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Guardians of the Galaxy

In many respects, “Guardians,” directed and co-written by indie wit James Gunn, and starring buffed-up former schlub Chris Pratt and Really Big Sci-Fi Blockbuster vet…

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War Story

Director Mark Jackson’s drama is a chilly study in grief starring Catherine Keener as a war-zone photographer shattered by her experiences in Libya.

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Ballad of Narayama

"The Ballad of Narayama" is a Japanese film of great beauty and elegant artifice, telling a story of startling cruelty. What a space it opens…

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Monsieur Hire

Patrice Leconte's "Monsieur Hire" is a tragedy about loneliness and erotomania, told about two solitary people who have nothing else in common. It involves a…

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Movie Answer Man (02/19/1995)

Q. I have been following the comments about moviegoing experiences in America, Taiwan, etc. As a Brit, having just completed a trip to New York City, it amazes me why your cinemas are so backward compared to those in London. Why do Americans tolerate such awful service? We Brits are told how much we can learn from the service industry in the U.S., but the simple task of seeing a film can turn into a nightmare! Examples: (1) Why do New Yorkers enjoy queuing up for 45 minutes to purchase a ticket? (2) Once you've bought your ticket, why do you have to queue up again to wait for the cinema to open the house doors? (3) Then, when it's open, there's an almighty rush to find the best seat, and then you have to wait another half hour before the film starts! By contrast, in going to the movies in London, we: (1) Telephone cinema and book tickets on credit card. Best available seat numbers are given. (2) Get to cinema five minutes before film starts, collect tickets, go into the auditorium, usher takes you to your seats and film starts. Simple as that. No queues. No hassle. (Darren Tossell, London)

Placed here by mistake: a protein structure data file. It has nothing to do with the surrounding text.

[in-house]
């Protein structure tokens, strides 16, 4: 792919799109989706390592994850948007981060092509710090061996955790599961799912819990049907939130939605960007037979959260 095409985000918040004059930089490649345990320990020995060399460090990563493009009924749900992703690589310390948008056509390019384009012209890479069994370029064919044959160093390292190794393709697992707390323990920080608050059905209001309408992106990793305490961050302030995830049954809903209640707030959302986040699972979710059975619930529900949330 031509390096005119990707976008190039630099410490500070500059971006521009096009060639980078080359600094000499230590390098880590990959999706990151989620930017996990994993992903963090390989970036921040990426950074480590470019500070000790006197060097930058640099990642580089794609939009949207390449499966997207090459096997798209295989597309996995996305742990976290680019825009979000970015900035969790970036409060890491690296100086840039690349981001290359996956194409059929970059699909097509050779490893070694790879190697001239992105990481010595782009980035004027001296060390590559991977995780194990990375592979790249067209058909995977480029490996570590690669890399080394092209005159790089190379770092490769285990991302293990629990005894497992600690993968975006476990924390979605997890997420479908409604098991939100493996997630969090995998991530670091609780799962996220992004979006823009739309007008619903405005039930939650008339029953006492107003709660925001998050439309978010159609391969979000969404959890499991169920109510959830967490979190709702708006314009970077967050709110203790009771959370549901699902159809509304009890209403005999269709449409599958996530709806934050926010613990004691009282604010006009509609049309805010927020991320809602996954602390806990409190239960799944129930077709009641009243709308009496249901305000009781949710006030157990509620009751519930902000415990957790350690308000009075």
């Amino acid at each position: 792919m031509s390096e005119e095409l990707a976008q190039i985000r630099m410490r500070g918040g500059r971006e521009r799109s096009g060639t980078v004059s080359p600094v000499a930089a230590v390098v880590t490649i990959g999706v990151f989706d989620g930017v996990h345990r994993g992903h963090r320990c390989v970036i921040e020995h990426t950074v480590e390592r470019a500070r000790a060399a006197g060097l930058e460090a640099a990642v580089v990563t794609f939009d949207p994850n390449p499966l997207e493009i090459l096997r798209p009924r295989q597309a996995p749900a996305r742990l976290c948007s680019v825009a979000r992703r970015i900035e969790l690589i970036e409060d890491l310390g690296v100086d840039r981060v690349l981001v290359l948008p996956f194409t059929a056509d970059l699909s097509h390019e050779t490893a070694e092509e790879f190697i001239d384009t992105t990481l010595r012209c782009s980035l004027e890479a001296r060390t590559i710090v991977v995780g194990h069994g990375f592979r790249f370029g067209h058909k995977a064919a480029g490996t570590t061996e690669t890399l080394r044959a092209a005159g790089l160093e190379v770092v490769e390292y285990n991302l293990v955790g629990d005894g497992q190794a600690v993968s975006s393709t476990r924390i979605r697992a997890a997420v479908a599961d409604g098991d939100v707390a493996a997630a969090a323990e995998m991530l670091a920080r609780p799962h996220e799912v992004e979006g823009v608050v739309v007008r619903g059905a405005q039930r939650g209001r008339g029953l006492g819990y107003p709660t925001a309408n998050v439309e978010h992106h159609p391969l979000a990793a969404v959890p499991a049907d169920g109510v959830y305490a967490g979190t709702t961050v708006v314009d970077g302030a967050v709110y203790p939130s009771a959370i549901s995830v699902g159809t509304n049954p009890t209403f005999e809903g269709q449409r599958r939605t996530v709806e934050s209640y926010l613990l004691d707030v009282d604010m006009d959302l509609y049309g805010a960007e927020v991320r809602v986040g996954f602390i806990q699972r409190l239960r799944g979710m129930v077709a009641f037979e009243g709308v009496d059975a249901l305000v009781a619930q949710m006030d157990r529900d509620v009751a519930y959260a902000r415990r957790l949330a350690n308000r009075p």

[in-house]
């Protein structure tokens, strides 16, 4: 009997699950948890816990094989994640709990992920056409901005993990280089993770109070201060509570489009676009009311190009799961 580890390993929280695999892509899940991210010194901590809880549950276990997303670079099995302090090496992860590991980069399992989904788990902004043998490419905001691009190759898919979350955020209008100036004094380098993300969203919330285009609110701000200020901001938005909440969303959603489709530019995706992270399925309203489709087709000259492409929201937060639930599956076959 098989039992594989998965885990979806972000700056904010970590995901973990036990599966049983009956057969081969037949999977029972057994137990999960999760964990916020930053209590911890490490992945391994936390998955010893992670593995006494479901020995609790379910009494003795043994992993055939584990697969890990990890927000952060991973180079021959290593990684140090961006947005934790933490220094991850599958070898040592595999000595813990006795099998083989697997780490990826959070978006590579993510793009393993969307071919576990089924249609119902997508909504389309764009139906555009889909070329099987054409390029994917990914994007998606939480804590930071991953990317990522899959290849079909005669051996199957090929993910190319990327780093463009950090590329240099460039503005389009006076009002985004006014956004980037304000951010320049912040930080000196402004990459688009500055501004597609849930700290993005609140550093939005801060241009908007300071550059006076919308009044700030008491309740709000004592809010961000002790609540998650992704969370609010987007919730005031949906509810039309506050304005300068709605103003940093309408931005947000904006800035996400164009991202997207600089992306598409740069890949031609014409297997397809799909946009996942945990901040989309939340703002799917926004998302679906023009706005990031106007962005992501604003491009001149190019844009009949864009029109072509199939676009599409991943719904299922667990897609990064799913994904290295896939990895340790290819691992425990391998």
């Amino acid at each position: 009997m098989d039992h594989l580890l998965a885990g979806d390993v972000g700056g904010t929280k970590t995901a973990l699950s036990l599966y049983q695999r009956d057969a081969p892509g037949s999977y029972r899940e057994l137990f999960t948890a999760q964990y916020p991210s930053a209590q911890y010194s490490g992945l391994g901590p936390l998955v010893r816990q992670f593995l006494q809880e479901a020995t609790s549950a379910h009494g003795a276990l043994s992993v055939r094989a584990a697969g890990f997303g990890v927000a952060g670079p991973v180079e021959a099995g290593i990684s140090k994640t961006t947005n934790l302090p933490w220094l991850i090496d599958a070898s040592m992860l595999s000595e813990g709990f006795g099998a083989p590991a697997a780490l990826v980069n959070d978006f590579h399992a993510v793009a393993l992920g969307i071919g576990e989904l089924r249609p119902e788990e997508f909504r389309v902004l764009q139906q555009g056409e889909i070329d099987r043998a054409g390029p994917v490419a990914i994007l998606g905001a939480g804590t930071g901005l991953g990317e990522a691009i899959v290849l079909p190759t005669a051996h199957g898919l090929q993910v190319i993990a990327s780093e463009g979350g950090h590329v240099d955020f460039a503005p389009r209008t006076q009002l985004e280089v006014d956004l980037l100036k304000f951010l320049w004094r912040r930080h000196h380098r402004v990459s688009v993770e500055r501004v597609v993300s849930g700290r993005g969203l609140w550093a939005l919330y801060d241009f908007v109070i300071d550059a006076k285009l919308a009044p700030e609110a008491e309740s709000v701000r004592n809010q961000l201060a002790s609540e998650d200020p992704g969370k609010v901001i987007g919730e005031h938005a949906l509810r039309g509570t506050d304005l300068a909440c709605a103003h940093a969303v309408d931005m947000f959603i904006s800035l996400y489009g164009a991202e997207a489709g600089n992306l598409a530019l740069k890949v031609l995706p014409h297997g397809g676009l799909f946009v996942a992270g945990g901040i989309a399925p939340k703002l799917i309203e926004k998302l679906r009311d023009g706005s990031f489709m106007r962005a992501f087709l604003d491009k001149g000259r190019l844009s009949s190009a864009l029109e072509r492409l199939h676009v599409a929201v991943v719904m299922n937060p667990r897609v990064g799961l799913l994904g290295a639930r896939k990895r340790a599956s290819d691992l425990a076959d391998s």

A. What you have observed is a uniquely New York phenomenon. Moviegoers in the rest of the United States do not usually line up for tickets, except, of course, in Los Angeles. The reason in both cities is the same: These cities are filled with exhibitionists who resent the fact that they cannot be seen in the dark. Accustomed to being televised from their ringside seats during Knicks and Lakers games, they go to fashionable movies early in order to display themselves in the queue. If the theaters pre-sold tickets and let everyone in quickly, they probably wouldn't go at all.

Q. I teach marketing at Concordia College. I understand that Viacom plans to use the 50 million customer base of Blockbuster Video, where two million transactions are recorded every day, to "reverse engineer" movies . In other words, scripts and stars will be determined by data gathered from marketing surveys. What do you think about this? (Craig C. Lien, St. Paul, Minn.)

A. If it were not absolute goofiness, I would be alarmed. Viacom is likely to lose millions on "reverse engineered" movies, because one of the problems in entertainment marketing is that people don't know what they want until they see it. "Star Wars" tested so horribly that Fox considered recycling the footage into a Saturday morning kiddie show. It doesn't take a genius (or a marketing survey) to know Tom Cruise or Whoopi Goldberg sell tickets, or that a Schwarzenegger science fiction film will probably do well. Beyond that, though, the marketers are likely to find people "want" movies similar to those they just enjoyed. This is the wisdom that gave us "Honey, I Blew Up the Kids." Marketing works for soap and fast food. But in a volatile area like popular entertainment, it provides obvious answers at great cost, while counseling against original proposals because the survey audience cannot relate to them. How well do you think "Pulp Fiction," "Silence of the Lambs," "Forrest Gump," "Schindler's List" or "Quiz Show" would have tested, as compared to such sure-fire backward-engineered projects as :Wagons East," "On Deadly Ground," "City Slickers II" or "Highlander III?" Viacom and Blockbuster specialize in selling what others have created, and they are good at that. They will discover it is much trickier to create what others will sell.